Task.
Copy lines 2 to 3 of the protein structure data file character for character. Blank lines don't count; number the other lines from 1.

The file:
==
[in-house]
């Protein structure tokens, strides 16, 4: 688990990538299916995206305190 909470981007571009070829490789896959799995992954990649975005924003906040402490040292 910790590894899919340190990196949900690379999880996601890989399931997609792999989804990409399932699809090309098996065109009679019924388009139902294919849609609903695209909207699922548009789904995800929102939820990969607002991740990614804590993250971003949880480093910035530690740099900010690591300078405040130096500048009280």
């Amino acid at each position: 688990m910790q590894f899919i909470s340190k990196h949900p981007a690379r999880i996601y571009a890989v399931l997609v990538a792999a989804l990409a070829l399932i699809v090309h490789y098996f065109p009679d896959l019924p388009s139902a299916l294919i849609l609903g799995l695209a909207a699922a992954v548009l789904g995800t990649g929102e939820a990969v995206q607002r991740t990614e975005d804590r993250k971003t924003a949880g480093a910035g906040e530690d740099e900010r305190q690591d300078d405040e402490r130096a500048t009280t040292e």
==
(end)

């Protein structure tokens, strides 16, 4: 688990990538299916995206305190 909470981007571009070829490789896959799995992954990649975005924003906040402490040292 910790590894899919340190990196949900690379999880996601890989399931997609792999989804990409399932699809090309098996065109009679019924388009139902294919849609609903695209909207699922548009789904995800929102939820990969607002991740990614804590993250971003949880480093910035530690740099900010690591300078405040130096500048009280």
């Amino acid at each position: 688990m910790q590894f899919i909470s340190k990196h949900p981007a690379r999880i996601y571009a890989v399931l997609v990538a792999a989804l990409a070829l399932i699809v090309h490789y098996f065109p009679d896959l019924p388009s139902a299916l294919i849609l609903g799995l695209a909207a699922a992954v548009l789904g995800t990649g929102e939820a990969v995206q607002r991740t990614e975005d804590r993250k971003t924003a949880g480093a910035g906040e530690d740099e900010r305190q690591d300078d405040e402490r130096a500048t009280t040292e």